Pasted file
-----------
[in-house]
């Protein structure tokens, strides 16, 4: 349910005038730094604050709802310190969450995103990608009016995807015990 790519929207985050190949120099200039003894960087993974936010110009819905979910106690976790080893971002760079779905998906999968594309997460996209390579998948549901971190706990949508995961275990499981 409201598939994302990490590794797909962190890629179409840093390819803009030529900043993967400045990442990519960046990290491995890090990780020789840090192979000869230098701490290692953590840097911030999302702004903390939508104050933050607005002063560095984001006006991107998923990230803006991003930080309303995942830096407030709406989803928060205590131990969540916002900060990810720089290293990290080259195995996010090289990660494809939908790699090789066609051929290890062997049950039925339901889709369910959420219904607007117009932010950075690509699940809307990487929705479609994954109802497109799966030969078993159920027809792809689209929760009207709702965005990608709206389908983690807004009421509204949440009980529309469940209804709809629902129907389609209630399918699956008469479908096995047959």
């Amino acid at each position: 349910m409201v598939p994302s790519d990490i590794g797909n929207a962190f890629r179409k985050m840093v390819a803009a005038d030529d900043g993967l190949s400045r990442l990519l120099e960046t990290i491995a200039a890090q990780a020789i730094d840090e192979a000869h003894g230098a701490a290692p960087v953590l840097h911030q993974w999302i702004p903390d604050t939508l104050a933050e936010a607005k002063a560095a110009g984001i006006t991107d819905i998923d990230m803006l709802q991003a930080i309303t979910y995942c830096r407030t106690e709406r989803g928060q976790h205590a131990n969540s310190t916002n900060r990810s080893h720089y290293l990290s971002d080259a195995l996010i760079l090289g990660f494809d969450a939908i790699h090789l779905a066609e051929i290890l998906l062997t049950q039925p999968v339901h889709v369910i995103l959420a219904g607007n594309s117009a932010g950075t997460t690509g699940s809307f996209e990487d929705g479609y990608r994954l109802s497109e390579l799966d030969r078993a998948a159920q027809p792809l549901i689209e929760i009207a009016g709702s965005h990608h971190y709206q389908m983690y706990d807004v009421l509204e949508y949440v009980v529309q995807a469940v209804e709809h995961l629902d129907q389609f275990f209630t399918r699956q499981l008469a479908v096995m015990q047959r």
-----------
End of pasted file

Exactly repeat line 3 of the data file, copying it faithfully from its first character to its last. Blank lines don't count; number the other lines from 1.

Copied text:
């Amino acid at each position: 349910m409201v598939p994302s790519d990490i590794g797909n929207a962190f890629r179409k985050m840093v390819a803009a005038d030529d900043g993967l190949s400045r990442l990519l120099e960046t990290i491995a200039a890090q990780a020789i730094d840090e192979a000869h003894g230098a701490a290692p960087v953590l840097h911030q993974w999302i702004p903390d604050t939508l104050a933050e936010a607005k002063a560095a110009g984001i006006t991107d819905i998923d990230m803006l709802q991003a930080i309303t979910y995942c830096r407030t106690e709406r989803g928060q976790h205590a131990n969540s310190t916002n900060r990810s080893h720089y290293l990290s971002d080259a195995l996010i760079l090289g990660f494809d969450a939908i790699h090789l779905a066609e051929i290890l998906l062997t049950q039925p999968v339901h889709v369910i995103l959420a219904g607007n594309s117009a932010g950075t997460t690509g699940s809307f996209e990487d929705g479609y990608r994954l109802s497109e390579l799966d030969r078993a998948a159920q027809p792809l549901i689209e929760i009207a009016g709702s965005h990608h971190y709206q389908m983690y706990d807004v009421l509204e949508y949440v009980v529309q995807a469940v209804e709809h995961l629902d129907q389609f275990f209630t399918r699956q499981l008469a479908v096995m015990q047959r």